Not Your Average Joe
Cult of Personality
Playing with Fire
Make America Exotic Again
The Noble Thing to Do
In the United States there are more captive tigers than there are in the wild. It’s a shocking fact and one that sets off a chain reaction of incredulous and outright bizarre instances in this 7-part Netflix docu-series. In an age where the streaming giants have come under scrutiny for cancelling shows early, ending too many shows on big cliffhangers and coming under fire from fans regarding the auto-play feature, there’s one constant that continues to see Netflix flourish – true crime documentaries.
There are literally dozens of high quality titles to choose from and it seems Netflix can do no wrong in this category. Apart from one or two misfires, true crime has found its home on the platform and Tiger King is yet another welcome addition to the line-up. With plenty of twists and turns along the way, Tiger King essentially revolves around a bitter feud between two big cat owners. On the one side is the enigmatic Joe Exotic, a man who owns over 200 tigers and subsequently finds himself in prison for instigating a murder-for-hire against his rival.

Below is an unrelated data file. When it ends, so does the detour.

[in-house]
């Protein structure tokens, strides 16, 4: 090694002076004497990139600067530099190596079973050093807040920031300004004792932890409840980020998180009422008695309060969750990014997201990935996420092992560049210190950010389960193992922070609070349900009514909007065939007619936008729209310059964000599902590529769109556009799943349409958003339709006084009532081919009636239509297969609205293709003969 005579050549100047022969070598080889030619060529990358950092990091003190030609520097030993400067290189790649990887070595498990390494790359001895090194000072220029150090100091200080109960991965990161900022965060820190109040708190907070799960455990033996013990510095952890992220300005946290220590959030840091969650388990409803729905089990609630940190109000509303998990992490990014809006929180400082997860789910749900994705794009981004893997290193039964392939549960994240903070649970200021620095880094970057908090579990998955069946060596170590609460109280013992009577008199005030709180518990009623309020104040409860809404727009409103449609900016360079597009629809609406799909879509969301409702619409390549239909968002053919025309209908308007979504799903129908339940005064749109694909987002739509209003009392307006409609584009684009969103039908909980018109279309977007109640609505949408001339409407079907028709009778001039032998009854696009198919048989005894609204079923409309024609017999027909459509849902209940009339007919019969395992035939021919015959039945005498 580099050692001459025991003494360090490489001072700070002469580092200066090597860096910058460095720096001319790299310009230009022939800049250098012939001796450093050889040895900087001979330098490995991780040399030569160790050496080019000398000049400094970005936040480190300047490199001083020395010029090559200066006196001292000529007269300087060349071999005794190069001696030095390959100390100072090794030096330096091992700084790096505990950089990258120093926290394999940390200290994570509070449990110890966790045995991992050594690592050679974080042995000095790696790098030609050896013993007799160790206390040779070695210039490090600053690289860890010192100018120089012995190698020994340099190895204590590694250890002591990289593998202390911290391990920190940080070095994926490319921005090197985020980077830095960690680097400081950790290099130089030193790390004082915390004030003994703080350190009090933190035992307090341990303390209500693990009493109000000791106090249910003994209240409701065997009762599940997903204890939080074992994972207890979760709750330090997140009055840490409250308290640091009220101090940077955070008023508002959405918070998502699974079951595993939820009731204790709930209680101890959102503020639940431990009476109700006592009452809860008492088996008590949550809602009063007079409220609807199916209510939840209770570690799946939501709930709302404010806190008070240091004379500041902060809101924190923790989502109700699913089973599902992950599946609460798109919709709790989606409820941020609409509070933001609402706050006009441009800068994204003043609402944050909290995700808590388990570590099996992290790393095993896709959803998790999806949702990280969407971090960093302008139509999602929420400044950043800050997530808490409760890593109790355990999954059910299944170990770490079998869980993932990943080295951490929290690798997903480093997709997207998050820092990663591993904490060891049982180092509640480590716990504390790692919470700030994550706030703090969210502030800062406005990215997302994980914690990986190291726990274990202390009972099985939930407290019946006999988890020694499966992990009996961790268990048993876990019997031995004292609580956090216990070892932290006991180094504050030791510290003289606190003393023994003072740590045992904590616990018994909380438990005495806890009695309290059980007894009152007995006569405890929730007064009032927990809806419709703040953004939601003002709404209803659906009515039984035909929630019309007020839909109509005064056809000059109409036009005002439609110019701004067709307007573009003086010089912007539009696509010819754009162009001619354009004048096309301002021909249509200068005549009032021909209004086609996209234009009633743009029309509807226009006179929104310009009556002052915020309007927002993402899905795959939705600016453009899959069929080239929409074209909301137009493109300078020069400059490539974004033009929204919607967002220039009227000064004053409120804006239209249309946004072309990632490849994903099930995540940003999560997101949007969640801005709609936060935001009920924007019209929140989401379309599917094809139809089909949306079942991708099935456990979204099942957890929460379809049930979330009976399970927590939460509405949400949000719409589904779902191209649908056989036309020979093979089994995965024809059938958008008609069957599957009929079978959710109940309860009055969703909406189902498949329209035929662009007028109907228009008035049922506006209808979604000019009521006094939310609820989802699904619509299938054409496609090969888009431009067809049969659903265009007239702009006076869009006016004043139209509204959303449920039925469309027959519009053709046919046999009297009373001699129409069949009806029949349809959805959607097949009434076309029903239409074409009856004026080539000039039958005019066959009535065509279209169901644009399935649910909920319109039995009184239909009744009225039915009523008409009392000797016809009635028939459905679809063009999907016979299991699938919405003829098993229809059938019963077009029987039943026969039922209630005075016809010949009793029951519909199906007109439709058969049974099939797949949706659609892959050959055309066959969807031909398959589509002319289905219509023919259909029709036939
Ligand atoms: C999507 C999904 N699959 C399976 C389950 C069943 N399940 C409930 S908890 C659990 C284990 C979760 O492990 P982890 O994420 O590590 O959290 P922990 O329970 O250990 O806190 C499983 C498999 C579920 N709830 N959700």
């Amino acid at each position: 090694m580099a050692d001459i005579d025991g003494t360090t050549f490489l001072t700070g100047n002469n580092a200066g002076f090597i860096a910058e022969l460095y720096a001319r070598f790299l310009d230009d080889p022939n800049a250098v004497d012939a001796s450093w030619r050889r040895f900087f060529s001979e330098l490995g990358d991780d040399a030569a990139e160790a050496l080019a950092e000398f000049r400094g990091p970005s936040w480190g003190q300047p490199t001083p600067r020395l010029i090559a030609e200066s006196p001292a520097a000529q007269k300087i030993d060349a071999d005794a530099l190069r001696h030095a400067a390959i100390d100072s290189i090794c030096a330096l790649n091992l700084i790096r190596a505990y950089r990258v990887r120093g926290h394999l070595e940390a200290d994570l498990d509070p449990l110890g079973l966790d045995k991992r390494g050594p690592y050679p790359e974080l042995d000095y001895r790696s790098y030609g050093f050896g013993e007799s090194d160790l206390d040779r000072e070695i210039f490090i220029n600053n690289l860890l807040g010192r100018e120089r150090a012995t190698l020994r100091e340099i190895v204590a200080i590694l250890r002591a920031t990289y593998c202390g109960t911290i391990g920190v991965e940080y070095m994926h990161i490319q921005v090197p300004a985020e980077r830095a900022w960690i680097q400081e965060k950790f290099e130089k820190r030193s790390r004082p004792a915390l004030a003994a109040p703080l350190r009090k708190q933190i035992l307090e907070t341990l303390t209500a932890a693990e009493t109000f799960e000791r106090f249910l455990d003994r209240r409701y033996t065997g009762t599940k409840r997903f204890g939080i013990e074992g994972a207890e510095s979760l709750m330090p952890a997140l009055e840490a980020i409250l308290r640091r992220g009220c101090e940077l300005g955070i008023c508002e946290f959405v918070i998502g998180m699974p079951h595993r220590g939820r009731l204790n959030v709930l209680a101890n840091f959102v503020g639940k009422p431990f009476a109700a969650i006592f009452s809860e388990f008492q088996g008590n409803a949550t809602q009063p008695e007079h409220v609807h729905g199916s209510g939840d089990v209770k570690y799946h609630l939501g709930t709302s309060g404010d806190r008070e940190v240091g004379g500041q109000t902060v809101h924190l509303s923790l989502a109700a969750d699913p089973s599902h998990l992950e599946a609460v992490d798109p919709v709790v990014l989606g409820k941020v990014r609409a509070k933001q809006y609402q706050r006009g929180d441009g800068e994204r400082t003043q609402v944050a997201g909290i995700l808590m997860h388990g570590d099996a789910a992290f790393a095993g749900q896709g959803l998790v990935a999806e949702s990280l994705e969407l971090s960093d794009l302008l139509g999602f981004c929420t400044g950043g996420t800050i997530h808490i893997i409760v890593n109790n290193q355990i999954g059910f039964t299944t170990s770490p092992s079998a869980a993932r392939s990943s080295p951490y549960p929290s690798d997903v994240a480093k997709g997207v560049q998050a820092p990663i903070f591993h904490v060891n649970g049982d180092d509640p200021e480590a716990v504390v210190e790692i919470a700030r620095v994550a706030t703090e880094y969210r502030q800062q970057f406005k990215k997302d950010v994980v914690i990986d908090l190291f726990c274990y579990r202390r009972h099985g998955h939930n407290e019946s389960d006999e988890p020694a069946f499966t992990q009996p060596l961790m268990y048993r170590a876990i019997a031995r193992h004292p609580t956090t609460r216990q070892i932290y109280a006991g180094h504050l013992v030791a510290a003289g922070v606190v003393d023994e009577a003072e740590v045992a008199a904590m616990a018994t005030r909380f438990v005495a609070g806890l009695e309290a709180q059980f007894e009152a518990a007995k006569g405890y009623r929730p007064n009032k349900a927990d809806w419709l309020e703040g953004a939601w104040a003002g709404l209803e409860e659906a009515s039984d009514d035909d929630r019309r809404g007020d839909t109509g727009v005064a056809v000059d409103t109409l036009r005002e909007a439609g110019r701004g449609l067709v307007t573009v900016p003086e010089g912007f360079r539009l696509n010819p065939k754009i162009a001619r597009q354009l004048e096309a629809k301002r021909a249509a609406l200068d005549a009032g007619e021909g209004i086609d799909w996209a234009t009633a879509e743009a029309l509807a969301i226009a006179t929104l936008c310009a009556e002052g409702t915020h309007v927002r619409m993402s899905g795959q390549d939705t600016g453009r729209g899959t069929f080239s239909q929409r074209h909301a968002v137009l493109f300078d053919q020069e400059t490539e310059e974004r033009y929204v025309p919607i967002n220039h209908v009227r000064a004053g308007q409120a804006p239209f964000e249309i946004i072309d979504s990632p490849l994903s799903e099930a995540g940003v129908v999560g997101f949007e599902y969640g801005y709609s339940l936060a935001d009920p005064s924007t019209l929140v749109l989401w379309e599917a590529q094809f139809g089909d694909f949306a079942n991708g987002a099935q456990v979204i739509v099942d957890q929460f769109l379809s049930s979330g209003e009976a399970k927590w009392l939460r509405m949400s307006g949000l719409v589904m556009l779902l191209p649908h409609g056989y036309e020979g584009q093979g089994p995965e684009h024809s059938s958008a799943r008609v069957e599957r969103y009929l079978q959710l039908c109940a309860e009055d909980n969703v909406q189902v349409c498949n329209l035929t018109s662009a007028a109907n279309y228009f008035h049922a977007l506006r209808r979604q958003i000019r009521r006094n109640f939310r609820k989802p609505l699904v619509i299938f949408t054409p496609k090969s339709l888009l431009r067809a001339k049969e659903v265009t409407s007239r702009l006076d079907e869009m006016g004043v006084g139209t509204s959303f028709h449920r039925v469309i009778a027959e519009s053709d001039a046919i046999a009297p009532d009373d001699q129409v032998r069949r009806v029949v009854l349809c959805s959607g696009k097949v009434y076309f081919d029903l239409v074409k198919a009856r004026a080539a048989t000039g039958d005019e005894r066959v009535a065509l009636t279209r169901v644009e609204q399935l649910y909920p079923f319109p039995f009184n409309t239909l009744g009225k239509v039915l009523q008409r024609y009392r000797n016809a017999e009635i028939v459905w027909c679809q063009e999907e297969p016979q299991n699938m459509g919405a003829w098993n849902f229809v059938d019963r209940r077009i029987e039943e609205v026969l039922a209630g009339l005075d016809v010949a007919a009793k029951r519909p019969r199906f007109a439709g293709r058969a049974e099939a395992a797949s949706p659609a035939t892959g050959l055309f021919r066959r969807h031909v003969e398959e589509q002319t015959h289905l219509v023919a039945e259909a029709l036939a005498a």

On the other side of the tiger cage sits Carole Baskin of Big Cat Rescue. Adopting the side of animal rights and PETA, Carole does her best to expose what she deems to be ill practices performed at Joe’s park. What begins as a simple enough rivalry soon descends into an incredulous and fascinating world of deceit, murder, mayhem and magic as the two point fingers and start throwing mud at one another.
The pacing of the series is wonderful too, with a consistent ebb and flow between the episodes and a welcome unbiased approach as both Joe and Carole receive equal amounts of screen-time. Caught in the middle of this feud are the various zookeepers and workers on both sides of the conflict and this really helps add some depth to the show as a whole.
Given Joe has his own internet show and Carole adopts a lot of social media and different media tactics in her crusade, there’s a whole slew of archival footage used right the way through the 7 episodes. Given how big the personalities are for some of these players, especially Joe Exotic, the talking head segments are equally as entertaining as that of the rivalry and action inside the park.
Regardless of how you feel about big cat owners and people taking on these wild animals as pets, there’s no denying that Tiger King is a highly enjoyable, shocking and oftentimes unbelievable series. It’s one that weaves its tale with venomous wit and charisma, while presenting an overarching, thought provoking message about the ethics of holding big cats as pets.
Some may debate whether this is the best documentary of the year, it’s certainly one of the most unusual and bizarre. Once again, Netflix remains the king of the jungle when it comes to these documentary series and Tiger King roars its way onto the streaming platform in emphatic fashion.